I think I’m falling in love with Nicole Scherzinger. Her debut album (finally out, after that unfortunate hiccup with shelved LP Her Name Is Nicole a few years back) has got me bewitched. Her voice is stunning; laced with a really distinctive twang too, really helping to contribute a more human element to her songs. In terms of recent pop records, as great as it is, Britney’s album can seem a little robotic at times, the voice serving merely as a tool amidst the other instruments that make up the track. But on Killer Love, Nicole’s voice is pure personality; you can truly feel her in every track.
The overall feel is future disco – there’s so, so much energy here. Think back to her breathtaking X Factor performance of Poison if you want a sense of what’s going on. It feels like she might jump right out of your speakers, grab you and force you up on the dance-floor.
What marks Nicole out amidst the crowd is that there’s so much versatility in her voice. Technically it’s perfect; with the power to dominate big, epic dance tracks like Number One hit Don’t Hold Your Breath, to the delicate subtlety needed for gloriously beautiful piano ballads like AmenJena.
For so long Nicole was just ‘the lead singer out of the pussycat dolls’, then, come her brilliant role as a guest judge on X Factor last year, we begun to see her blossom into a fully fledged star in her own right. Killer Love is the culmination of that. Lead single Poison comes on like The Prodigy; bleepy techno synths and machine-gun-like beats snapping away. Nicole spits out the chorus with a passion that could set light to the coldest of hearts.
It’s nice that they’ve featured Nicole’s collab with Enrique Iglesias on the album too, interestingly in an edited and remixed form that injects it with a bit more dancey-ness. Basically a big fat bassline slapped on that helps the song slot in a little easier with the hype- energy of the rest of the album. I adored the track when it was released last year; all its spacey love-on-the-dancefloor vibes and late-night passion was transfixing. That hypnotic, floaty quality the track carries itself with. That piano hook hammers itself into your consciousness, the strongest of aural hooks; the literal heartbeat at the core of the song.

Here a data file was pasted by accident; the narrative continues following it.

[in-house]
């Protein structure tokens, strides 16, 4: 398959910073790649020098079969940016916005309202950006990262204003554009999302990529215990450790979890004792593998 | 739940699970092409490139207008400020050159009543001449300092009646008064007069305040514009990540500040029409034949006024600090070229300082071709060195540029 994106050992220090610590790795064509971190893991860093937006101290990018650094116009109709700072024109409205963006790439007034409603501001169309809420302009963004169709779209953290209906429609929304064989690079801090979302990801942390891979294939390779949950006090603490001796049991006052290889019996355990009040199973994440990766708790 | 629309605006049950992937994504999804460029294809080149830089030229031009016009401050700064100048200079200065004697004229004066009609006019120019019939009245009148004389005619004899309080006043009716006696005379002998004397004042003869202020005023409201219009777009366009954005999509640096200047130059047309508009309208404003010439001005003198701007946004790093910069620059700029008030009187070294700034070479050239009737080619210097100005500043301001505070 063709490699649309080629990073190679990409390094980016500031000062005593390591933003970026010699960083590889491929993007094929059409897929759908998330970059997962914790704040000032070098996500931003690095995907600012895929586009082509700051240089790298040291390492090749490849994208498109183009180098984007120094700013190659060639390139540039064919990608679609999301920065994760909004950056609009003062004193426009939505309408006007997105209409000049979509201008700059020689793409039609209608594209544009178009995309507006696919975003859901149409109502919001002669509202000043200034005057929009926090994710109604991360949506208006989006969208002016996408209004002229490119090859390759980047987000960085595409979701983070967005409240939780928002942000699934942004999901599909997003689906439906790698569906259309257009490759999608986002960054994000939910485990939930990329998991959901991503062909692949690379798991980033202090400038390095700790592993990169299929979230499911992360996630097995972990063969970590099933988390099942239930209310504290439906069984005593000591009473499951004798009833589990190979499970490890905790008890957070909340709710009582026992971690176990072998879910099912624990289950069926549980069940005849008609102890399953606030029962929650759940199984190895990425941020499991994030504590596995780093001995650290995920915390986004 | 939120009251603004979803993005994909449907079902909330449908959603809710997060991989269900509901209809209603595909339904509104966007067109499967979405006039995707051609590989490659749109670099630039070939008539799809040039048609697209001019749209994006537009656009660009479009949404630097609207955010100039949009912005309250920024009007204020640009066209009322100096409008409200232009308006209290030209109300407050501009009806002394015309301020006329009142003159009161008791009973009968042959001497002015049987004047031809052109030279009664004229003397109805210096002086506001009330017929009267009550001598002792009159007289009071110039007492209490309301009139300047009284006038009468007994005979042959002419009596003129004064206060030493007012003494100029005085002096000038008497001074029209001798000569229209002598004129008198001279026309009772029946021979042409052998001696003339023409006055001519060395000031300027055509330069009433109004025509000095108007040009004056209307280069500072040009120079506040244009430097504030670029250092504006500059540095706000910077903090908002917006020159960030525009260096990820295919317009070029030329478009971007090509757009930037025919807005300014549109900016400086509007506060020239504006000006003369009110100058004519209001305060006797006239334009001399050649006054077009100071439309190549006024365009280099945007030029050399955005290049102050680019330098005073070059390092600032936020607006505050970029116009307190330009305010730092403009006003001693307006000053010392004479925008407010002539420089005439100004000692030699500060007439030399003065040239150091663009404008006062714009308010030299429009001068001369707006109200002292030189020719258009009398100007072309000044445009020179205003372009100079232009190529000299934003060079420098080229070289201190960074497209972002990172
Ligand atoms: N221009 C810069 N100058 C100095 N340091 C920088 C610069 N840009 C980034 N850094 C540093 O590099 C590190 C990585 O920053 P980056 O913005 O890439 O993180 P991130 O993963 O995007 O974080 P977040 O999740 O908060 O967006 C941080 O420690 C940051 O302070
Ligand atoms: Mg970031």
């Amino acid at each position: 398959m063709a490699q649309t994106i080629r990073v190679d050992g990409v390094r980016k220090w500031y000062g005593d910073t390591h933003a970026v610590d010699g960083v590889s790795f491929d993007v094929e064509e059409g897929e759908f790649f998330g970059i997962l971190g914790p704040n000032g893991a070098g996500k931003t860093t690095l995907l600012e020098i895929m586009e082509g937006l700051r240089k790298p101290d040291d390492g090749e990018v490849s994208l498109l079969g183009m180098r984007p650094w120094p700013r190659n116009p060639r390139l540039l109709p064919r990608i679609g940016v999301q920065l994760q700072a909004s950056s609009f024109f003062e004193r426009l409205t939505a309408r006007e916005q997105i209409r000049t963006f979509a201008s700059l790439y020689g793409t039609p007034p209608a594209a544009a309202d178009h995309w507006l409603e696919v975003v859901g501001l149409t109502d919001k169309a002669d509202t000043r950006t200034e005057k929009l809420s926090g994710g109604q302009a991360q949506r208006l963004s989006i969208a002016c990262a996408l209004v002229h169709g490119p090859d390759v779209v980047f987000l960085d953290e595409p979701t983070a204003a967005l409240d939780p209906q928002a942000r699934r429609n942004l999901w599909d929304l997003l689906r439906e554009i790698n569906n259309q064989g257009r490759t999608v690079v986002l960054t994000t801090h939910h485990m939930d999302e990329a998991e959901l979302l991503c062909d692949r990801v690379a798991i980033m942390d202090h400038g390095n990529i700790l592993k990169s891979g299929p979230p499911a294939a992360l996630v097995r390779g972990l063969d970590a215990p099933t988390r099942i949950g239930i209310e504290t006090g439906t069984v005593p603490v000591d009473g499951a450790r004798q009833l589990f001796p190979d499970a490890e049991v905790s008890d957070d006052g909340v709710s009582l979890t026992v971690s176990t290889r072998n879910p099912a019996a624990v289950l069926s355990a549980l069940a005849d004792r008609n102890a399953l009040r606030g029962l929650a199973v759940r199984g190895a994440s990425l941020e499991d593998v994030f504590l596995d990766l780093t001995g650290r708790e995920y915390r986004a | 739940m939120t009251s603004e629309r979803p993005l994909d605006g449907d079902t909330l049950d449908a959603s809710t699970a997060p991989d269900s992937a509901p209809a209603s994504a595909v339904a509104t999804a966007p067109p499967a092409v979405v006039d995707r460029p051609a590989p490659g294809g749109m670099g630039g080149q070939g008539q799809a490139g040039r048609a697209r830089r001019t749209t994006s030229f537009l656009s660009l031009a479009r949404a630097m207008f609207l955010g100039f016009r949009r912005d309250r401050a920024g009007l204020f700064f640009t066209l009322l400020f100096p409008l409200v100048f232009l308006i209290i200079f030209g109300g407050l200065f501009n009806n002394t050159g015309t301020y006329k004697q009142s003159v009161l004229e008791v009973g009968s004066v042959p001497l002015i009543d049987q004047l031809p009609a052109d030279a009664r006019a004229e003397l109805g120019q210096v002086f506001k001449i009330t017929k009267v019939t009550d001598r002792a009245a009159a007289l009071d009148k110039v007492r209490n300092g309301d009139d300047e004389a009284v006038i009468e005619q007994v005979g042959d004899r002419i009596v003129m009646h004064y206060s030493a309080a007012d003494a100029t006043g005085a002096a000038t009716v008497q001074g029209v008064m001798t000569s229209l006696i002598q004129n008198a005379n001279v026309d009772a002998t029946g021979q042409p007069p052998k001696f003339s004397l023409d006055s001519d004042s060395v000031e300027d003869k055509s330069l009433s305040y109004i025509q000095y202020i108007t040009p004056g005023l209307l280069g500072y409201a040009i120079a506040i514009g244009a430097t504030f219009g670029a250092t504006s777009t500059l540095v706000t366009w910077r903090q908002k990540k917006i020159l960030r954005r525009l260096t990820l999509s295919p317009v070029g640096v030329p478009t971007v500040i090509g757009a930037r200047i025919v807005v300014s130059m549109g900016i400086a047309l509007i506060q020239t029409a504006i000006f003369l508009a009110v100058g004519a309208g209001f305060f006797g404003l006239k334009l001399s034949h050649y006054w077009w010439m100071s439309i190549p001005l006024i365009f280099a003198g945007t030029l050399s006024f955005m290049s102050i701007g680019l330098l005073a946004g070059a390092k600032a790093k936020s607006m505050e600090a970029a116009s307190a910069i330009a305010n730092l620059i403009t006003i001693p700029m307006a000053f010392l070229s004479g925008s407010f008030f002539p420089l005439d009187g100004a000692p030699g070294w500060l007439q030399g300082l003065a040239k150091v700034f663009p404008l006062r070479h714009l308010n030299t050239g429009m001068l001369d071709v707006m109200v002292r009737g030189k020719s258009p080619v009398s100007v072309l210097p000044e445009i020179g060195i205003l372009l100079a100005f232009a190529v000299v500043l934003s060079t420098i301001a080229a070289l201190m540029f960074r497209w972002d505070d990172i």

To be fair, there are a few weaker moments across the album. Take, Right There; while every inch the radio friendly single, it sounds like it could have been cut and pasted straight off a Rihanna album. Here, Nicole’s individually that carries so much of the rest of the album sinks and fades away.
Where Killer Love is at its absolute best is on the title track. Here, the beats stomp, stomp away like factory machinery – unstoppable, impossibly powerful. Any other artist would find themselves lost amidst the noise, drowning in it all. But Nicole rides the music like she’s having the time of her life. The chorus is incredible, anthemic; everything you want from a pop tune in 2011. It’s even got a big chanty bit that is custom-built to be shouted out across arenas and stadiums across the world. When I first heard Lady Gaga’s Bad Romance I described it as a discotheque getting fucked by a train, and Killer Love is like that, but ten times bigger... and dare I say it, potentially better.
And then there’s Club Banger Nation. Anyone who names a track on their album that wins a hell of a lot of points from me. Here, the euro-dance leanings reach their climax as Nicole cries ‘tell me can you feel it’ before chucking in the customary ‘RedOne!’ shoutout. But God yes can we feel it. There’s the wonderfully groovy ‘we can stay until the sun comes up’ bit that makes you wish you could be out partying away right this minute. Then there’s some wild and seemingly random guitar riffing and Nicole screams a bit – again the fun element. That’s what Killer Love as an album is; pure fun, pumped through the ‘club banger’ machine. And it’s delivered an absolutely cracking creation.